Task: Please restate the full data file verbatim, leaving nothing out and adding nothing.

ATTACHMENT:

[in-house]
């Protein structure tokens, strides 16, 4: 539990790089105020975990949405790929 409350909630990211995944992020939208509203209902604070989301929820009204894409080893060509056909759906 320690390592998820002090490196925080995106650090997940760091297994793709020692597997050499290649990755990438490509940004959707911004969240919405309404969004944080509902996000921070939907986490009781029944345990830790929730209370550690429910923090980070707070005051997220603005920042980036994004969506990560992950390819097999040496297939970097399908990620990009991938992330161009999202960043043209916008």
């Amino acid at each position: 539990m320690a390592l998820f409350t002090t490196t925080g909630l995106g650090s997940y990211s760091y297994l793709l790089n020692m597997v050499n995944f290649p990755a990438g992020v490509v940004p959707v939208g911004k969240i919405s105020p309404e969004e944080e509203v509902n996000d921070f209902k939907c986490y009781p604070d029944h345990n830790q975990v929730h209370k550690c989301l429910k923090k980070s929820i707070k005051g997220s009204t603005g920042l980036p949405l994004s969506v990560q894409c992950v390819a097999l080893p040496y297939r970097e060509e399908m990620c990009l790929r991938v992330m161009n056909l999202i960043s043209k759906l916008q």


[in-house]
């Protein structure tokens, strides 16, 4: 539990790089105020975990949405790929 409350909630990211995944992020939208509203209902604070989301929820009204894409080893060509056909759906 320690390592998820002090490196925080995106650090997940760091297994793709020692597997050499290649990755990438490509940004959707911004969240919405309404969004944080509902996000921070939907986490009781029944345990830790929730209370550690429910923090980070707070005051997220603005920042980036994004969506990560992950390819097999040496297939970097399908990620990009991938992330161009999202960043043209916008």
């Amino acid at each position: 539990m320690a390592l998820f409350t002090t490196t925080g909630l995106g650090s997940y990211s760091y297994l793709l790089n020692m597997v050499n995944f290649p990755a990438g992020v490509v940004p959707v939208g911004k969240i919405s105020p309404e969004e944080e509203v509902n996000d921070f209902k939907c986490y009781p604070d029944h345990n830790q975990v929730h209370k550690c989301l429910k923090k980070s929820i707070k005051g997220s009204t603005g920042l980036p949405l994004s969506v990560q894409c992950v390819a097999l080893p040496y297939r970097e060509e399908m990620c990009l790929r991938v992330m161009n056909l999202i960043s043209k759906l916008q």